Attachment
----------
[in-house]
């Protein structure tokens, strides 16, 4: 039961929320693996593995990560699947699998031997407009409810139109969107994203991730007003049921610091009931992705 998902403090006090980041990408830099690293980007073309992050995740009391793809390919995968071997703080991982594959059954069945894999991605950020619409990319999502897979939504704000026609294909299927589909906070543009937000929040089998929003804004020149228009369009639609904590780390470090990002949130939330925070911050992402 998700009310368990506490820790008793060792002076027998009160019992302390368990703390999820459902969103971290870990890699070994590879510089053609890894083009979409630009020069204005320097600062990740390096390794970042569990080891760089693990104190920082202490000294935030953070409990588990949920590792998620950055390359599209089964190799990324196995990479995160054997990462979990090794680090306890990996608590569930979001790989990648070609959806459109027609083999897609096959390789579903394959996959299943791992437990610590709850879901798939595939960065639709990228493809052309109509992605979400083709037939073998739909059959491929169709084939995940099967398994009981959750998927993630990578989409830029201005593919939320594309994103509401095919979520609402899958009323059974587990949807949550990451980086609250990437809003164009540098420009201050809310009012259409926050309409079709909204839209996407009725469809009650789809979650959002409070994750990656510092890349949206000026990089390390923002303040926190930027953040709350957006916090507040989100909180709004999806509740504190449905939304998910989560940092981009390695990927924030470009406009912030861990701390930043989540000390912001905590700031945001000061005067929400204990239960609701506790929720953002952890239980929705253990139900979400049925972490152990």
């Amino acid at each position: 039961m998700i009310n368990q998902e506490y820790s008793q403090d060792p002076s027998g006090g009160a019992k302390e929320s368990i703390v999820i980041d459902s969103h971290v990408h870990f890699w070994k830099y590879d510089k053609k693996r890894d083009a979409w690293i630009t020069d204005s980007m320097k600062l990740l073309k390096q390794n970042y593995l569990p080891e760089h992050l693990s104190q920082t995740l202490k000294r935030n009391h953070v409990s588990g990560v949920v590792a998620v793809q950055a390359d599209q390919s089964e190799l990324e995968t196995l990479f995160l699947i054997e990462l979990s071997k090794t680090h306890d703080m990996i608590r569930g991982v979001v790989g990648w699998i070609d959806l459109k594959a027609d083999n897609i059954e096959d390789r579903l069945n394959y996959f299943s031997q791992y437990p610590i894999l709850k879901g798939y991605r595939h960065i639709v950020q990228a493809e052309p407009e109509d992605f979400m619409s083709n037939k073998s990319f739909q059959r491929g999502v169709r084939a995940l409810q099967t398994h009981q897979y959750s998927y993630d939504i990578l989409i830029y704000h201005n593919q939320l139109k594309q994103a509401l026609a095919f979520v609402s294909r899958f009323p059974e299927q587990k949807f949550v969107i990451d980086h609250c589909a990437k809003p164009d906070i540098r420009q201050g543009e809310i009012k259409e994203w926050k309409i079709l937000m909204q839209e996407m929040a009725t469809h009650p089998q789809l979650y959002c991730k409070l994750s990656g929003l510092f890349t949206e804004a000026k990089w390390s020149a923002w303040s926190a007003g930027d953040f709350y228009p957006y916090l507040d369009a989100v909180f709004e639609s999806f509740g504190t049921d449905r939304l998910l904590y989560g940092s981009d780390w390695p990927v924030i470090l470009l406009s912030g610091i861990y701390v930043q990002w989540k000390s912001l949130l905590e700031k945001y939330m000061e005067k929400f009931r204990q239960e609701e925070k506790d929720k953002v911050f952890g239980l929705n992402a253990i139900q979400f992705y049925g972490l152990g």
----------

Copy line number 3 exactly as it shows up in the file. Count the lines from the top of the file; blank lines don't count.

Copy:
């Amino acid at each position: 039961m998700i009310n368990q998902e506490y820790s008793q403090d060792p002076s027998g006090g009160a019992k302390e929320s368990i703390v999820i980041d459902s969103h971290v990408h870990f890699w070994k830099y590879d510089k053609k693996r890894d083009a979409w690293i630009t020069d204005s980007m320097k600062l990740l073309k390096q390794n970042y593995l569990p080891e760089h992050l693990s104190q920082t995740l202490k000294r935030n009391h953070v409990s588990g990560v949920v590792a998620v793809q950055a390359d599209q390919s089964e190799l990324e995968t196995l990479f995160l699947i054997e990462l979990s071997k090794t680090h306890d703080m990996i608590r569930g991982v979001v790989g990648w699998i070609d959806l459109k594959a027609d083999n897609i059954e096959d390789r579903l069945n394959y996959f299943s031997q791992y437990p610590i894999l709850k879901g798939y991605r595939h960065i639709v950020q990228a493809e052309p407009e109509d992605f979400m619409s083709n037939k073998s990319f739909q059959r491929g999502v169709r084939a995940l409810q099967t398994h009981q897979y959750s998927y993630d939504i990578l989409i830029y704000h201005n593919q939320l139109k594309q994103a509401l026609a095919f979520v609402s294909r899958f009323p059974e299927q587990k949807f949550v969107i990451d980086h609250c589909a990437k809003p164009d906070i540098r420009q201050g543009e809310i009012k259409e994203w926050k309409i079709l937000m909204q839209e996407m929040a009725t469809h009650p089998q789809l979650y959002c991730k409070l994750s990656g929003l510092f890349t949206e804004a000026k990089w390390s020149a923002w303040s926190a007003g930027d953040f709350y228009p957006y916090l507040d369009a989100v909180f709004e639609s999806f509740g504190t049921d449905r939304l998910l904590y989560g940092s981009d780390w390695p990927v924030i470090l470009l406009s912030g610091i861990y701390v930043q990002w989540k000390s912001l949130l905590e700031k945001y939330m000061e005067k929400f009931r204990q239960e609701e925070k506790d929720k953002v911050f952890g239980l929705n992402a253990i139900q979400f992705y049925g972490l152990g």